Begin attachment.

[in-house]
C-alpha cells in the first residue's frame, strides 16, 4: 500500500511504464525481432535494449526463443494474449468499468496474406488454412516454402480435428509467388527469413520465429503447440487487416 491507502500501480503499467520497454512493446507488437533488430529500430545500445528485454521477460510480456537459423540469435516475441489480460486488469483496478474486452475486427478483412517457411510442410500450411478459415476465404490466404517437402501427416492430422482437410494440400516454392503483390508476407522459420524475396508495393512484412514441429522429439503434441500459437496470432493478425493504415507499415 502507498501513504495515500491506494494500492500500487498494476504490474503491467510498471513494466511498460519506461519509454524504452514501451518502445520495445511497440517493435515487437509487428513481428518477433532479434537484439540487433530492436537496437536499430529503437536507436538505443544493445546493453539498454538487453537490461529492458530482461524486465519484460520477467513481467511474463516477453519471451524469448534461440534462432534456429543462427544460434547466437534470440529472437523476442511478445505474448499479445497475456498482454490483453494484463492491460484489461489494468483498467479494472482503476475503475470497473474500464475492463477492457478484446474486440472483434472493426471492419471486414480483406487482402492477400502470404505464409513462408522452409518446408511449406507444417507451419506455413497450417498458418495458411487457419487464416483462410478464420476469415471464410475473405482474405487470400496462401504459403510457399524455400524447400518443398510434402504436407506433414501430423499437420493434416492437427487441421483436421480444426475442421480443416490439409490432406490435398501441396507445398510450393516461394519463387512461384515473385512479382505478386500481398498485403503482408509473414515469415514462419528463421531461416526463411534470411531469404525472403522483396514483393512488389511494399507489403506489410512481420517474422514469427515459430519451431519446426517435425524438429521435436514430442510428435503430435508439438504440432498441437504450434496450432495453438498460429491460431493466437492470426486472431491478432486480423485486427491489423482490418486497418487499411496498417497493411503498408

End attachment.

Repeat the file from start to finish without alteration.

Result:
[in-house]
C-alpha cells in the first residue's frame, strides 16, 4: 500500500511504464525481432535494449526463443494474449468499468496474406488454412516454402480435428509467388527469413520465429503447440487487416 491507502500501480503499467520497454512493446507488437533488430529500430545500445528485454521477460510480456537459423540469435516475441489480460486488469483496478474486452475486427478483412517457411510442410500450411478459415476465404490466404517437402501427416492430422482437410494440400516454392503483390508476407522459420524475396508495393512484412514441429522429439503434441500459437496470432493478425493504415507499415 502507498501513504495515500491506494494500492500500487498494476504490474503491467510498471513494466511498460519506461519509454524504452514501451518502445520495445511497440517493435515487437509487428513481428518477433532479434537484439540487433530492436537496437536499430529503437536507436538505443544493445546493453539498454538487453537490461529492458530482461524486465519484460520477467513481467511474463516477453519471451524469448534461440534462432534456429543462427544460434547466437534470440529472437523476442511478445505474448499479445497475456498482454490483453494484463492491460484489461489494468483498467479494472482503476475503475470497473474500464475492463477492457478484446474486440472483434472493426471492419471486414480483406487482402492477400502470404505464409513462408522452409518446408511449406507444417507451419506455413497450417498458418495458411487457419487464416483462410478464420476469415471464410475473405482474405487470400496462401504459403510457399524455400524447400518443398510434402504436407506433414501430423499437420493434416492437427487441421483436421480444426475442421480443416490439409490432406490435398501441396507445398510450393516461394519463387512461384515473385512479382505478386500481398498485403503482408509473414515469415514462419528463421531461416526463411534470411531469404525472403522483396514483393512488389511494399507489403506489410512481420517474422514469427515459430519451431519446426517435425524438429521435436514430442510428435503430435508439438504440432498441437504450434496450432495453438498460429491460431493466437492470426486472431491478432486480423485486427491489423482490418486497418487499411496498417497493411503498408